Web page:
For those who want very detailed information ;-), you have:

- Consolidated CSV and XLS files (compressed, 3.1 MB),
- The full outputs from the benchmark execution, including traces from tools (compressed, 268 MB)

## Facts about the MCC'2014

Each tool was submitted to 8040 executions in various conditions (670 model/instances and 12 examination per model/instance) for which it could report: DNC (do not compete), CC (cannot compute) or the result of the query. These executions were handled by BenchKit, that was developped in the context of the MCC for massive testing of software. Then, from the raw data provided by BenchKit, some post-analysis scripts consolidated these and computed a ranking. The table below shows some data about the involved machines and their contribution to the computation of these results.

Involved Machines and Execution of the Benchmarks | |||

Quadhexa-2 | Rented Machine | Total | |

Cores | 24 @ 2.66GHz | 40 @ 2.5GHz | |

Memory (GB) | 128 | 256 | |

Used Cores | 21 | 39 | |

Number of runs | 48 395 | 34 913 | 83 308 |

Total computation time | 157 days, 0 hour, 10 minutes and 51 seconds |
||

Time spent to complete benchmarks | 8 days, 21 hours, 50 minutes and 29 seconds |
||

Boot time of VMs (overhead) | Approx 19 days, 4 hours (estimation) |

Please note that Quadhexa-2 was made available by colleagues at Université Paris Ouest Nanterre. The other machine was rent thanks to of the ImPro ANR blanc project.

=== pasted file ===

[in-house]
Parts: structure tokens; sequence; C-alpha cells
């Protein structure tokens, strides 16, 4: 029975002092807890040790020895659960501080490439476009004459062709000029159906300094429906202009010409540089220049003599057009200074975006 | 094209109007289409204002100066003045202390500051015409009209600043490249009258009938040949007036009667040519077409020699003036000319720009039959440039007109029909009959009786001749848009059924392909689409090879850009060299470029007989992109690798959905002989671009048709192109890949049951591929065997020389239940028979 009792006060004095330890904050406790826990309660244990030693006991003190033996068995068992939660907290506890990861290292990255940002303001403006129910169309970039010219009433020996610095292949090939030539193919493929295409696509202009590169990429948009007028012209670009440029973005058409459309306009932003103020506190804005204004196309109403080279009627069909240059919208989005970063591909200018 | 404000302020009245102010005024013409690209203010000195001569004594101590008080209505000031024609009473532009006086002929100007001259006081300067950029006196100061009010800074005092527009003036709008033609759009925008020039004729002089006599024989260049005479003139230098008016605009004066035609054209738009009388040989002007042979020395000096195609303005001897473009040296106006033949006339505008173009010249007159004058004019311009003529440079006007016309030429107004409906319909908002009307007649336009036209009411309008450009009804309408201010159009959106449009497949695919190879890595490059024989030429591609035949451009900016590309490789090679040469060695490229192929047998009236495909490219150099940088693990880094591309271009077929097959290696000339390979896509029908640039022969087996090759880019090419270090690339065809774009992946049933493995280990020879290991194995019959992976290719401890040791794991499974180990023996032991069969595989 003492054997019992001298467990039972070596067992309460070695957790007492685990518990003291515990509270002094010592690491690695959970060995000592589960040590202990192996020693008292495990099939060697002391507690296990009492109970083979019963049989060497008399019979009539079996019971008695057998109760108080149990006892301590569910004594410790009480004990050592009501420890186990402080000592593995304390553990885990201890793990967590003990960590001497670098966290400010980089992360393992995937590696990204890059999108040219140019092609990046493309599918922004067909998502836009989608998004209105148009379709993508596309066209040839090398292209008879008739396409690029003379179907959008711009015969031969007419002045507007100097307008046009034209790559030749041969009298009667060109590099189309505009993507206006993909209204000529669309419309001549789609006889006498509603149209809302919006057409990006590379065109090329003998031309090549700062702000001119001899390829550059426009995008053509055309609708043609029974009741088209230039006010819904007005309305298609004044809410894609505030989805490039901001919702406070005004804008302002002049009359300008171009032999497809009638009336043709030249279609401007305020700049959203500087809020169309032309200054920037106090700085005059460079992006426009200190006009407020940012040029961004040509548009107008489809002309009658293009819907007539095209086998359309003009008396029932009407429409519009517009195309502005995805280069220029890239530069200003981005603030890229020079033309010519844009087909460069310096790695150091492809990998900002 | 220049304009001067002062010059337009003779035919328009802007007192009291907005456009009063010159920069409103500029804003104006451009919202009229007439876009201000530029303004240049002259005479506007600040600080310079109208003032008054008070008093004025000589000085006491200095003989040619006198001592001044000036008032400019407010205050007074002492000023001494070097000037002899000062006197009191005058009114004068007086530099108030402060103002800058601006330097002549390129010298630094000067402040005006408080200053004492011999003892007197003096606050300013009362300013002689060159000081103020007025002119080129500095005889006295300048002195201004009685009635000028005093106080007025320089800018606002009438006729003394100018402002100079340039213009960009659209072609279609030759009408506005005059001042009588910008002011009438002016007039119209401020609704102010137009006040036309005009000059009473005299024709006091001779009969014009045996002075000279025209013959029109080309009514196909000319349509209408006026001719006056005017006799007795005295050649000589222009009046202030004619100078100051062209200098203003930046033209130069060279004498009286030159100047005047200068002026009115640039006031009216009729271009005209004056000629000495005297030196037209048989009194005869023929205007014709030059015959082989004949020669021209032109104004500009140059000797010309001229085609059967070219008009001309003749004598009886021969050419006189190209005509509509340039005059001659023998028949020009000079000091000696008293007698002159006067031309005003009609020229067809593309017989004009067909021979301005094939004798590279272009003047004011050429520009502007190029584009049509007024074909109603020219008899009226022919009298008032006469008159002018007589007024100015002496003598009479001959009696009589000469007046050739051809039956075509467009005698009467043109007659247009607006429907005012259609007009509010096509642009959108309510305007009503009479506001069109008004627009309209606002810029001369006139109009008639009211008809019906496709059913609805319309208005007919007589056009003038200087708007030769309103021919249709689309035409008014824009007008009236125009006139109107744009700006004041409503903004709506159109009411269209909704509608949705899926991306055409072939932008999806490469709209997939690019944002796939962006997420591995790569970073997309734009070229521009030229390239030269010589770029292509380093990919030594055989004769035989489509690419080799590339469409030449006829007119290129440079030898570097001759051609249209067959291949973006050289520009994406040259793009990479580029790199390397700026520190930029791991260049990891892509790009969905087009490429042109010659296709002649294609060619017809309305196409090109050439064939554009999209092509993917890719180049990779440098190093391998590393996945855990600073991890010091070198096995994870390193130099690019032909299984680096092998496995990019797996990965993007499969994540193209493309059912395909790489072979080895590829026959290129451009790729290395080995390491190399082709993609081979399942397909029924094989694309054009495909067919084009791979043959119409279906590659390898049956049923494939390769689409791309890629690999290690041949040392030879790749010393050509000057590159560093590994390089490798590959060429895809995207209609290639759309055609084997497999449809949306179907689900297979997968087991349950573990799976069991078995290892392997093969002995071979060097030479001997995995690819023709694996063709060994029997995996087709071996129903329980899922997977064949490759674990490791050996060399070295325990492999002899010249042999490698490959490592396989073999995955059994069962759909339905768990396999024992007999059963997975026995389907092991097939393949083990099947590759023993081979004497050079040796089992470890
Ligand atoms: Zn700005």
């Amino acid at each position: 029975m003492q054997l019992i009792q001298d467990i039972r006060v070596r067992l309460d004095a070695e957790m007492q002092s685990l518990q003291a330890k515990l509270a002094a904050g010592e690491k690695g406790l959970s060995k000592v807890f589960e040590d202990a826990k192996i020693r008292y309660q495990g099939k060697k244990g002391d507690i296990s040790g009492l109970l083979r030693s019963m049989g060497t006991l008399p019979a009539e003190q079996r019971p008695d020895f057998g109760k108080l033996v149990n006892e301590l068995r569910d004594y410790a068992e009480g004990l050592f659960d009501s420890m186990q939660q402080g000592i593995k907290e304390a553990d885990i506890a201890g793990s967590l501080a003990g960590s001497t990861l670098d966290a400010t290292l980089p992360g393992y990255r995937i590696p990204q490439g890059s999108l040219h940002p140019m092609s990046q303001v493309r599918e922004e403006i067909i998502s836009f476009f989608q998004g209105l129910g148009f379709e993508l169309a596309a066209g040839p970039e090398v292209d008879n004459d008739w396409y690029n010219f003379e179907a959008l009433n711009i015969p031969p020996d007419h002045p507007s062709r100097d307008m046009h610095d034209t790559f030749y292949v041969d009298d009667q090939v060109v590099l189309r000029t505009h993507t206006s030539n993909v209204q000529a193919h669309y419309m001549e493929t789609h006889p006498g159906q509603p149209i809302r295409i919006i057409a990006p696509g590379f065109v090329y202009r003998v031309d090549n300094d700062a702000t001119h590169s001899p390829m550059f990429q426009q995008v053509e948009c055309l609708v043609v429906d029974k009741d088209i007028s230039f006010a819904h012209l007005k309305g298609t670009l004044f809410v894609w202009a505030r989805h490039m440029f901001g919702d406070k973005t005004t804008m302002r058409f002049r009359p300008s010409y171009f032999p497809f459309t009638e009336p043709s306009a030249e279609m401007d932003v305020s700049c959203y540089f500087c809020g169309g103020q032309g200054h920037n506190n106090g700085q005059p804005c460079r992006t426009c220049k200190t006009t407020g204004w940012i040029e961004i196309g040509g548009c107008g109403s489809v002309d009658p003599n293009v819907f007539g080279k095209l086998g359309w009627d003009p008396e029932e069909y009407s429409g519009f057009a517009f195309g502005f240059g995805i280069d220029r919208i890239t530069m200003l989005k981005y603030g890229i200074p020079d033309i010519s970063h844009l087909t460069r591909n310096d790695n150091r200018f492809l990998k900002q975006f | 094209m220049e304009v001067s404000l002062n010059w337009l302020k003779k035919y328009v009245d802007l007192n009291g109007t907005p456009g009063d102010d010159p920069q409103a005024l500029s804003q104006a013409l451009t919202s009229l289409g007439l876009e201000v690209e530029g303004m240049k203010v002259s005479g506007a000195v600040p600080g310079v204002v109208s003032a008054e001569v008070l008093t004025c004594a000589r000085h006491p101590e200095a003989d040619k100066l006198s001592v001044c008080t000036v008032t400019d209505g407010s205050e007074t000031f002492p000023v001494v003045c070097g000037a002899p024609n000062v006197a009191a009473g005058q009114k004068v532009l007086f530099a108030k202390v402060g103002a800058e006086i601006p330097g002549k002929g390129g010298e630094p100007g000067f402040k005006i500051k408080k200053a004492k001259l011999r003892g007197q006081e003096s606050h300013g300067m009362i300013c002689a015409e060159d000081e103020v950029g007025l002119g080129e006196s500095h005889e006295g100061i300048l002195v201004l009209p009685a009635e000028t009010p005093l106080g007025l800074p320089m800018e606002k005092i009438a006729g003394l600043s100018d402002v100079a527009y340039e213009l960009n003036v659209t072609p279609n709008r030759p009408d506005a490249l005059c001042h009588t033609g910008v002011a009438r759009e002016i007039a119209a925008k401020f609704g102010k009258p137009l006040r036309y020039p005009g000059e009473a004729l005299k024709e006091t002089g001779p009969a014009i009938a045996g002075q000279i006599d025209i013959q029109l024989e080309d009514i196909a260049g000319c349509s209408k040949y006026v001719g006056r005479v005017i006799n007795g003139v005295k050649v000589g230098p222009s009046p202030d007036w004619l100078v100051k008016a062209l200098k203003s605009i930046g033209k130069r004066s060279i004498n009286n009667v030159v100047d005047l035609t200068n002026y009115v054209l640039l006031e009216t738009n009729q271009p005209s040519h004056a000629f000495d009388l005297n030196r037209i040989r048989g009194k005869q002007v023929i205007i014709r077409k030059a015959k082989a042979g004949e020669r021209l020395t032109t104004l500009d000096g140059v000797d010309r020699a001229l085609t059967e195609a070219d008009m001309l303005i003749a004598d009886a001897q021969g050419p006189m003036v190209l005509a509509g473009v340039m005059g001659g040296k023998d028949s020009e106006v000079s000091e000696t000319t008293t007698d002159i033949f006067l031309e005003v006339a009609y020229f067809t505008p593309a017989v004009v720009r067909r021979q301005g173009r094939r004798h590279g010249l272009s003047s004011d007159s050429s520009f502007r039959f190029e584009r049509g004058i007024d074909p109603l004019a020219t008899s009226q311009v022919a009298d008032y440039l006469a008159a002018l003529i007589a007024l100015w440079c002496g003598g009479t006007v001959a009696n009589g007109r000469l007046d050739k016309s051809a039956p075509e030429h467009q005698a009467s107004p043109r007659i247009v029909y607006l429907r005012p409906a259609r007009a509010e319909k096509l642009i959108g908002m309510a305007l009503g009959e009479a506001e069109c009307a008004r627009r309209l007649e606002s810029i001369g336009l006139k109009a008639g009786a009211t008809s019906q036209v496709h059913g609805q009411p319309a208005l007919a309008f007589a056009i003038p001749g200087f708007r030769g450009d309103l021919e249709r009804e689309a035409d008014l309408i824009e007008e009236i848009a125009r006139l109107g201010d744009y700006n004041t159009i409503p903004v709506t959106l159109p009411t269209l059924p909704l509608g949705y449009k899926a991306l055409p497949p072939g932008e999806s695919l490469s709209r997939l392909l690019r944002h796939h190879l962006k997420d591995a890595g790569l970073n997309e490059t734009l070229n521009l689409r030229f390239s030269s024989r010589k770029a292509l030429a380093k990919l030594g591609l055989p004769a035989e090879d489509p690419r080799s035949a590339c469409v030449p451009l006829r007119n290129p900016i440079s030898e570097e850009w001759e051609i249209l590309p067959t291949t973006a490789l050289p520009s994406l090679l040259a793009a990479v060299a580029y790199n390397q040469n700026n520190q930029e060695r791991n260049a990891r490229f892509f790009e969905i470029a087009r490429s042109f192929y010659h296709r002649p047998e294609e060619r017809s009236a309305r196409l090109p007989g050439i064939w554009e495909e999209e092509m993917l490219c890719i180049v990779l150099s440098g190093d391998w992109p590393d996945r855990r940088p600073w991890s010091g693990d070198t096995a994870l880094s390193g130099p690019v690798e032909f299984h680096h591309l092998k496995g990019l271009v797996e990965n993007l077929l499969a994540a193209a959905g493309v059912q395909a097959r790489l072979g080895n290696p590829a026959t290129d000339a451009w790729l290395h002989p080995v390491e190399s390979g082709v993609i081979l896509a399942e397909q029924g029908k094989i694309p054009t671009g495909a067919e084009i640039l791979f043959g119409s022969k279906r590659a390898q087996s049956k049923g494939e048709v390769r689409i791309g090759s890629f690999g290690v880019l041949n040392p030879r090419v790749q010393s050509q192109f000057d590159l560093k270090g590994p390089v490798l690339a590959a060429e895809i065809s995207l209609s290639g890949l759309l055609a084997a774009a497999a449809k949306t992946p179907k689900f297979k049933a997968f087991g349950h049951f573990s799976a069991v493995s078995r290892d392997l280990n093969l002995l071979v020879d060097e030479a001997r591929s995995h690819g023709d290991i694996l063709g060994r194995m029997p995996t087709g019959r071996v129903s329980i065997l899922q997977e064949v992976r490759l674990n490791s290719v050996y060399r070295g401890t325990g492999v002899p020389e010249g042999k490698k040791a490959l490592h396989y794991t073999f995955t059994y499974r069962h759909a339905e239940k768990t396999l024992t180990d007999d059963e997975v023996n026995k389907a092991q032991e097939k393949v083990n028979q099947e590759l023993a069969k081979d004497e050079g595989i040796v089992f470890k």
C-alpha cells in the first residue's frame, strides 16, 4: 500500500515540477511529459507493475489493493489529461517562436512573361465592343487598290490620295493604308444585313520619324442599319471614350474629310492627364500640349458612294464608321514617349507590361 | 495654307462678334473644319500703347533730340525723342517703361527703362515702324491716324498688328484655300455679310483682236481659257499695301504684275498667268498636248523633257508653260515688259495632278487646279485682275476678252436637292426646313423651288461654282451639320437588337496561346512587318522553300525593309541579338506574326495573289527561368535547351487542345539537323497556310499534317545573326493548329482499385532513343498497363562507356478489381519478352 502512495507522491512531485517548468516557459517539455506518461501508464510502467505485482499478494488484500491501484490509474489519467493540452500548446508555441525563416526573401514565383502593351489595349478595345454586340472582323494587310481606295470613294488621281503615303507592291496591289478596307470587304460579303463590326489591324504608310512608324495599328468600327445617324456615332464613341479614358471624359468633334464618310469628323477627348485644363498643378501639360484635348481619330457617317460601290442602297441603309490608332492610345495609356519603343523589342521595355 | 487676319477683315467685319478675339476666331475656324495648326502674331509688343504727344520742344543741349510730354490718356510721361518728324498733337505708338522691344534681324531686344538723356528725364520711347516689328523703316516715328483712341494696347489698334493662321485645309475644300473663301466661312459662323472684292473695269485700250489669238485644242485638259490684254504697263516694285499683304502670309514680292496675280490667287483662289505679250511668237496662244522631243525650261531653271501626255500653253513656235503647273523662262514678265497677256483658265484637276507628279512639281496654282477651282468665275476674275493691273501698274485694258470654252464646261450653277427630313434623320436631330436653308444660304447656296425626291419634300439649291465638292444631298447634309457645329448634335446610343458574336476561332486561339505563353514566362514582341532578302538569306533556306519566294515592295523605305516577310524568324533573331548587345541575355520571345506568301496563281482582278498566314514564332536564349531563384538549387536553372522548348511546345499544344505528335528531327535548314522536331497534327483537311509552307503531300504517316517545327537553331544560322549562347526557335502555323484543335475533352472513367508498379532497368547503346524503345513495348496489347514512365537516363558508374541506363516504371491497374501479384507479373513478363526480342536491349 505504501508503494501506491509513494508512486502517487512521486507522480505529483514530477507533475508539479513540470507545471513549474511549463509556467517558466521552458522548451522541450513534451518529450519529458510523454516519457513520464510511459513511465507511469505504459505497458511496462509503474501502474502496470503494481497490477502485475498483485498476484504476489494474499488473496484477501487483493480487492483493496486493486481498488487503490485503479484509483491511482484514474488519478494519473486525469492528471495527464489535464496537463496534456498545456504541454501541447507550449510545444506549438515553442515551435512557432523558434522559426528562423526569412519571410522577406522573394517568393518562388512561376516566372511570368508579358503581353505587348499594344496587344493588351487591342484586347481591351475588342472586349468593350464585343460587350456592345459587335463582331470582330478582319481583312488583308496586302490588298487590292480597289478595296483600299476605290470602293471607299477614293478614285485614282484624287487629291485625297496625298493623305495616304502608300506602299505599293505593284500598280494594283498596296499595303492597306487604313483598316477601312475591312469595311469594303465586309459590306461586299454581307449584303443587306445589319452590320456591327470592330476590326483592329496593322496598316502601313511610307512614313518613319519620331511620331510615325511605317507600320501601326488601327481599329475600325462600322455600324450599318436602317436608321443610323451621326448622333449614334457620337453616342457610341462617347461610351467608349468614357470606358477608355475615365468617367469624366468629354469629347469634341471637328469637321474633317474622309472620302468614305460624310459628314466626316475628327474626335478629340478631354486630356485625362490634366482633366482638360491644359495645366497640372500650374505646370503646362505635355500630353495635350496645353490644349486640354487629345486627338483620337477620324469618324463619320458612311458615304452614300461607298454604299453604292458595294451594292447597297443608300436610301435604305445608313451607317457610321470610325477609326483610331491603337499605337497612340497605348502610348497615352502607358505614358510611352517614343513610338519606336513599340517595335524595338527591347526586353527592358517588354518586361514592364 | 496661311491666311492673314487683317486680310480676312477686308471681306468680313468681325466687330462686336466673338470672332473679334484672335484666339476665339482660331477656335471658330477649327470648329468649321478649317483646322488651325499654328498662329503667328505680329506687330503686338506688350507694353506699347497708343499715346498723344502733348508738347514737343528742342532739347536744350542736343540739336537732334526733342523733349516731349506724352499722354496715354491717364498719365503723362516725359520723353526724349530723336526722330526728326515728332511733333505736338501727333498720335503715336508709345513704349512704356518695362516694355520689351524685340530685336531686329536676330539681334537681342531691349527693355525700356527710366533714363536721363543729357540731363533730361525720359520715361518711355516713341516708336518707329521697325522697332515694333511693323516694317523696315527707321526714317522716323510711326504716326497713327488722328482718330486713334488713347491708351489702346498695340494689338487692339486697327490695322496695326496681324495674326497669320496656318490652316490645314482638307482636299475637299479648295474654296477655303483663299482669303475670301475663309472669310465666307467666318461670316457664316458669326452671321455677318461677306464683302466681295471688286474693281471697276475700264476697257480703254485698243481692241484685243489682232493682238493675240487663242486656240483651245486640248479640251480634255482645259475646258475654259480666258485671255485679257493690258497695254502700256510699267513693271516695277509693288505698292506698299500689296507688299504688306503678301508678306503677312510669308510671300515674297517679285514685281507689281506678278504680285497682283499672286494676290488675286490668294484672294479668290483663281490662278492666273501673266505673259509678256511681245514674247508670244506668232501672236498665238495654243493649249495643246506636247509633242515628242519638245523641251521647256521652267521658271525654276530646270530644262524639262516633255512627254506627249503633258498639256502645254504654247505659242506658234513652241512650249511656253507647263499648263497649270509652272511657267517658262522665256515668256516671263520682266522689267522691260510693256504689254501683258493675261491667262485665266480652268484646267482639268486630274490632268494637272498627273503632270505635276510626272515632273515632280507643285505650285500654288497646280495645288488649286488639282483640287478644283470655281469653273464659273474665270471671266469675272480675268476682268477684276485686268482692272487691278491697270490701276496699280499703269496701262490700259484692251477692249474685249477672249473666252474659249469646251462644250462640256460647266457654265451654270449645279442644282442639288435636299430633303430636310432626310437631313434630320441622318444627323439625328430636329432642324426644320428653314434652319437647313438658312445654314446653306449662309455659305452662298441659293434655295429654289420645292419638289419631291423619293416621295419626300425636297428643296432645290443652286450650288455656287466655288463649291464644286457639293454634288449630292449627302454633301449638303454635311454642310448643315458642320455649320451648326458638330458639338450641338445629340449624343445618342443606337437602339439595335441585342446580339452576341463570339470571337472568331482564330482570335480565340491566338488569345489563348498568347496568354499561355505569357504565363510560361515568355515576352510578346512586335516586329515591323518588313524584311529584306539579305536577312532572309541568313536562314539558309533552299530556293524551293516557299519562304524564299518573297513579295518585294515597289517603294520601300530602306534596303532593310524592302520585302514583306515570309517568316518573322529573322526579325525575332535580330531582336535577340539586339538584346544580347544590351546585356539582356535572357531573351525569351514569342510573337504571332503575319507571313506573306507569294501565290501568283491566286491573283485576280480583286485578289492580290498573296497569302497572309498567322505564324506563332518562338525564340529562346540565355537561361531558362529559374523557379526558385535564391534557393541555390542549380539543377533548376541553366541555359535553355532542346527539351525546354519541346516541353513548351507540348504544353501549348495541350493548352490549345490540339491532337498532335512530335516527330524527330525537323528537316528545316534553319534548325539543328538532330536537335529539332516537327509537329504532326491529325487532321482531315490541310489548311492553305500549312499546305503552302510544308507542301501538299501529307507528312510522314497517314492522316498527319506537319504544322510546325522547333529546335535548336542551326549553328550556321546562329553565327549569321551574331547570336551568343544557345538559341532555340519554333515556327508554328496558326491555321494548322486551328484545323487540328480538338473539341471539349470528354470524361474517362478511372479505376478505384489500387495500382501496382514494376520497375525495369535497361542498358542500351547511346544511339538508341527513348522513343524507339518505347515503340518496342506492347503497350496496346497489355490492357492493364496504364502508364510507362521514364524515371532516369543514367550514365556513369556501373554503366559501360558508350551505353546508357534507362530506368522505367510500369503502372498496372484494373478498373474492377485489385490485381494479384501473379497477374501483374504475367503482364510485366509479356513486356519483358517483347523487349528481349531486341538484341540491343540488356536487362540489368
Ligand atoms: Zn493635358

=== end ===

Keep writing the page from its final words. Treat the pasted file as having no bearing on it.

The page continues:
# Interpreting the correctness mask

Each result provided by a tool, is compared to those of others tools. The valid result (first blue column on Figure 1) is decided after the majority (second blue column on Figure 1). In our example, the examination involved 10 formulas which result is either true (T) of false (F).

When no majority is found for a result, we cannot decide and a dedicated sign (?) is used.

Please note that at this stage, our algorithm considers only the table line by line. Further improvements are planned to improve the confidence of tools according to their global results for the next editions of the MCC.

Figure 1 : snippet from a correctness mask

Then, for each tool and for each result, a mask is computed. It shows where the tool was right, where it was wrong, and where we cannot decide. The masks are displayed in the sub-columns of section "Tool's results" on Figure 1. Each digit must be read as follows:

**«T»**or**«F»**: means a correct result for the corresponding formula (respectively true and false values),**«X»**: means that the tool was wrong compared to the computed solution,**«?»**: means that our current algorithm could not decide (no majority for a given solution),**«-»**: means that no result at all is computed (the tool states it cannot computes).

Such a table can help tool developers to see a comparison of their results against the majority of results in the contest. This should help then to detect bugs. They can also consider the reason why their tool did not computed any result: